First there were the laws that allowed pharmacists to refuse to fill prescriptions for legal medications that violated their religious beliefs.
Now, Tennessee and several other states are considering legislation that would protect social workers and mental health professionals who turn away suicidal clients when those clients’ “life styles” offend the provider’s religious beliefs. If the suffering client is gay, or divorced, or otherwise not up to the “moral standards” prescribed by the counselor’s religion, the proposed law protects the “professional” who refuses help against liability for the results of that refusal.
I’d be tempted to ask the sponsor of this measure if he really believes that Jesus would approve of turning away people in pain–especially those at risk of suicide– but that’s beside the point. The personal religious beliefs of a professional are also beside the point. We expect a “pro life” policeman to arrest arsonists, even if those arsonists are burning down an abortion clinic. We expect public school teachers to instruct all the children in their classrooms whether or not they approve of a particular child’s gay parents. Most of us would be appalled if an emergency room doctor refused to treat a badly beaten prostitute because his religion taught that she “had it coming.”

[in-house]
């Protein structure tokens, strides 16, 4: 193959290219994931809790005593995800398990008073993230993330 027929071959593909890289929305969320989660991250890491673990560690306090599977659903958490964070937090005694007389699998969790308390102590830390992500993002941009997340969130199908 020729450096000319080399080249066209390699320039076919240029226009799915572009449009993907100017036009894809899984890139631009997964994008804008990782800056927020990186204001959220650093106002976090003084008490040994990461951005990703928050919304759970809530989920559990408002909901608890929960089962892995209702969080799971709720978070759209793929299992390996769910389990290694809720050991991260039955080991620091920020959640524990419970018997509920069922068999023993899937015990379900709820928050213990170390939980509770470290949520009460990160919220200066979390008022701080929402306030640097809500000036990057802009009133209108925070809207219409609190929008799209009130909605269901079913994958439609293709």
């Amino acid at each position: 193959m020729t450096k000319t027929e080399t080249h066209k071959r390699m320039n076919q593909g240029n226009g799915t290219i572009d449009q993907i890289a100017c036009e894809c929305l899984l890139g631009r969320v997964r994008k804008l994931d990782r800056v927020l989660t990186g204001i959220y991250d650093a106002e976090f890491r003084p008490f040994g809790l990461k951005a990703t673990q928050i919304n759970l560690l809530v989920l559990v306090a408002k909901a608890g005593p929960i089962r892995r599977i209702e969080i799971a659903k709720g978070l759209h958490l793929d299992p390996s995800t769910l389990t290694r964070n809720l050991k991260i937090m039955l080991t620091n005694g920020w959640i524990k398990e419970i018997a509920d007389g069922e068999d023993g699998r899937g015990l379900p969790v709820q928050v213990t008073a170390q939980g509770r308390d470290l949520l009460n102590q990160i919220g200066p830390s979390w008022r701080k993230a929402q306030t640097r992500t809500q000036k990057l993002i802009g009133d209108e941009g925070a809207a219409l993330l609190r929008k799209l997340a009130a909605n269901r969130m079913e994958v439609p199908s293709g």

Professionalism requires adherence to the norms of that profession. People who are unwilling to accept those norms and act accordingly need to find different careers.